Last year, Viola Davis became the first-ever black woman to win the Emmy for Outstanding Lead Actress in a Drama Series. Not only that, but Davis—honored for her starring role as Annalise Keating in How to Get Away with Murder—was only the seventh black woman ever nominated in the category in the history of the Academy of Television Arts & Sciences.
At this Sunday's Emmy Awards ceremony, Tracee Ellis Ross will also find herself in rare company. The hilarious actress has earned an Emmy nod for playing Rainbow Johnson on ABC's Black-ish, making her the first black actress in 30 years to be nominated in this category—which only a single black actress has ever won.
Here's a look back at the four trailblazing comedic talents who came before.
From 1968 through 1971, Carroll starred as the title character, a nurse and single mother, on this progressive-for-its-time NBC series.
She reflected on the cultural significance of Julia in a 2013 interview with Ebony: "…it was something that I had not seen in my childhood, and that was the star of a show being not only a woman, but a black woman. I was very happy to be that representative."
Carroll became the first-ever black woman nominated for an Emmy in this category in 1969, but lost to Hope Lange in The Ghost & Mrs. Muir. The actress who eventually played Dynasty's beloved Dominique Devereaux did win a Golden Globe for Best TV Star in 1968, and was among the first celebrities immortalized as a Barbie with the release of the "Julia" doll the next year.
The Jeffersons (1979-1982, 1983-1985)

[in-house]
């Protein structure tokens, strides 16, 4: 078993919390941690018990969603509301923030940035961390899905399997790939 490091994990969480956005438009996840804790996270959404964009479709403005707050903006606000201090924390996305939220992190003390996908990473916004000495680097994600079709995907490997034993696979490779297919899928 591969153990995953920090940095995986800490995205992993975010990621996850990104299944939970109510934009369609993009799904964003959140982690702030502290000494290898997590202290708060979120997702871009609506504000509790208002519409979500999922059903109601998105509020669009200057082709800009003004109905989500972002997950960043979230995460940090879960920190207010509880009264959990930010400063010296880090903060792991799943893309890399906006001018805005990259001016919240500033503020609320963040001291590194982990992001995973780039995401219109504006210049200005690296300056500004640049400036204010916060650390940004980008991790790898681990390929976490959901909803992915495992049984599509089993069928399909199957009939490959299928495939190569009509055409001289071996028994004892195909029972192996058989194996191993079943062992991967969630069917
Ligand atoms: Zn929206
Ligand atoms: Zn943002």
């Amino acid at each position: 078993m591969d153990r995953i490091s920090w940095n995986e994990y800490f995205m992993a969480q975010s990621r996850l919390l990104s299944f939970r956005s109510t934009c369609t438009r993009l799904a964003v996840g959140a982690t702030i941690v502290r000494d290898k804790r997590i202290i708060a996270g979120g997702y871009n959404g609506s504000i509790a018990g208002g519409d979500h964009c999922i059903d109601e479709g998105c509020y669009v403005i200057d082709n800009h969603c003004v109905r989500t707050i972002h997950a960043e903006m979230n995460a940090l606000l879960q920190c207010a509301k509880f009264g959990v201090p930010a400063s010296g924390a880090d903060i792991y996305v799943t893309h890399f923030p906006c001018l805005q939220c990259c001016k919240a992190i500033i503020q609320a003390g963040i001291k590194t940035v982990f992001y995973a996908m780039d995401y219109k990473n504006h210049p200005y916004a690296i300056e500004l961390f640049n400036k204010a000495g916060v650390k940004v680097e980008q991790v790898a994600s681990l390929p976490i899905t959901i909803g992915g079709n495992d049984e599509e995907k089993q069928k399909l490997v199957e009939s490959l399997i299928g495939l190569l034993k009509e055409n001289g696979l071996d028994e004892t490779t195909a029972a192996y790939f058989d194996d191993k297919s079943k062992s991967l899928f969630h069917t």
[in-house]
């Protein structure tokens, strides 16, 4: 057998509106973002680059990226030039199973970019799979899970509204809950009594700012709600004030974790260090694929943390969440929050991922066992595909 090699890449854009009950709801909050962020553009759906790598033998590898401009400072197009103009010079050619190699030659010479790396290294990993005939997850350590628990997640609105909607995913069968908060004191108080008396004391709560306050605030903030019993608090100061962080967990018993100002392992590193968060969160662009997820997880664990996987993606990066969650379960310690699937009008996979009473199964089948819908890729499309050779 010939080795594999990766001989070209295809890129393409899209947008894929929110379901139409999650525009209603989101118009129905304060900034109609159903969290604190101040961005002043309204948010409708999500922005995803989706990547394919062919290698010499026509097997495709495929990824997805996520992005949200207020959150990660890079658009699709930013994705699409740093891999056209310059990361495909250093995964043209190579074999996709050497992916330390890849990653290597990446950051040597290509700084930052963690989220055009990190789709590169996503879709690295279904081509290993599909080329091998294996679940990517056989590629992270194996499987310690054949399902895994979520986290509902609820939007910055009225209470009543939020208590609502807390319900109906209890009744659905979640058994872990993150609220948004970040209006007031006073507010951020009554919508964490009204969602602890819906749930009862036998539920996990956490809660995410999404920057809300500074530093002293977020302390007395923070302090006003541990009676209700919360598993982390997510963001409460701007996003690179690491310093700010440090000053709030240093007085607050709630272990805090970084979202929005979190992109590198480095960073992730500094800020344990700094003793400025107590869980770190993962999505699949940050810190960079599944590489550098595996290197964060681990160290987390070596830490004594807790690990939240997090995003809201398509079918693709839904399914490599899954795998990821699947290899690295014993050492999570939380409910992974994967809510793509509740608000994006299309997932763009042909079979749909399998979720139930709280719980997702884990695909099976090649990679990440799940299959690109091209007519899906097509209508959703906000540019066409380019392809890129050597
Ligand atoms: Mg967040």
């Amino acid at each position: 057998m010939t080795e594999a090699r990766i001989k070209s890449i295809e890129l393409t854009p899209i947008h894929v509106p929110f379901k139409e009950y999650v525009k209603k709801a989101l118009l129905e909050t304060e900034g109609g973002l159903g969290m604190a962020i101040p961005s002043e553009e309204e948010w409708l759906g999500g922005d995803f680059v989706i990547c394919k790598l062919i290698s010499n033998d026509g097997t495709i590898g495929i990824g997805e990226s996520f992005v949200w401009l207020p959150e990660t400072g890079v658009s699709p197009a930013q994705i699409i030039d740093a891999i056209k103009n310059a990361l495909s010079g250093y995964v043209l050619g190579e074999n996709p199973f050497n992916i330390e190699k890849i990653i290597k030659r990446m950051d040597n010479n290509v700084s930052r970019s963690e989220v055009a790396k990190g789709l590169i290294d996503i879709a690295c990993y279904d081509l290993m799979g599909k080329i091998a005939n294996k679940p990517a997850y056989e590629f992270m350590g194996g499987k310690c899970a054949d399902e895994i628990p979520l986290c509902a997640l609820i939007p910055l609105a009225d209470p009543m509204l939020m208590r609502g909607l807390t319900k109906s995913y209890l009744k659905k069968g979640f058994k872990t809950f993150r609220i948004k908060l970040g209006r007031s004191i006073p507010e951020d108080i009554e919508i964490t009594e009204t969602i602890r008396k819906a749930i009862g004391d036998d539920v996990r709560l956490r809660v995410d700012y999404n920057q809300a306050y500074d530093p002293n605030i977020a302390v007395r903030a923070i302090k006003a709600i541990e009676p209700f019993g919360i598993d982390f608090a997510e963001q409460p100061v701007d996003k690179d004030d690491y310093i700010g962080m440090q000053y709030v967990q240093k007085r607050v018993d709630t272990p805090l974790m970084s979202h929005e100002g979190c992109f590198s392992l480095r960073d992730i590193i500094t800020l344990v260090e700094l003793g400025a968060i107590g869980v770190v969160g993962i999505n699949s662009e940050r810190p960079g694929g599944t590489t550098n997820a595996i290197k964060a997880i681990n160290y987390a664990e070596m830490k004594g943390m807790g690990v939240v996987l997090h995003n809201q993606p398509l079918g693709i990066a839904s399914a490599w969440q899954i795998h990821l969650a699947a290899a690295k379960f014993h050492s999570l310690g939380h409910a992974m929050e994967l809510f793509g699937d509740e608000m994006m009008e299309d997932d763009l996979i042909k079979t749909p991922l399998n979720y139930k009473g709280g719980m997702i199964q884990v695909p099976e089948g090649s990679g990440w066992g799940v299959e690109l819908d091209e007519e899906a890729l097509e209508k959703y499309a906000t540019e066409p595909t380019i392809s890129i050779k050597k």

To date, Isabel Sanford—best known for playing matriarch Louise "Weezy" Jefferson on CBS' All in the Family and its spinoff The Jeffersons—is the only African-American woman ever to win an Emmy for Outstanding Lead Actress in a Comedy Series, a category in which she was nominated a total of seven times. She took home that award in 1981, and also garnered five Golden Globe nods throughout the course of The Jeffersons' 11-season run.
Gimme a Break! (1982-1983)
On this NBC sitcom, Carter played Nell Harper, a housekeeper to a widowed police chief who also served as a mother figure to his three daughters.
The actress was also an accomplished singer—she occasionally performed on Gimme a Break! with guest stars like Sammy Davis, Jr., in addition to singing the show's theme song—who won both a Tony and an Emmy for appearing in the original Broadway production and later TV broadcast of the musical Ain't Misbehavin'.
The Cosby Show (1985-1986)
Clair Huxtable is one of the most iconic TV moms of all time, and it's no surprise that Phylicia Rashad was recognized twice by the Television Academy for her performance as the attorney and mother of five on The Cosby Show.
Although Rashad has yet to win an Emmy, she made history as the first black actress to win a Tony for Best Performance by a Leading Actress in a Play, for starring as Mama in the 2004 revival of A Raisin in the Sun.
Molly Fitzpatrick is senior editor of Fusion's Pop & Culture section. Her interests include movies about movies, TV shows about TV shows, and movies about TV shows, but not so much TV shows about movies.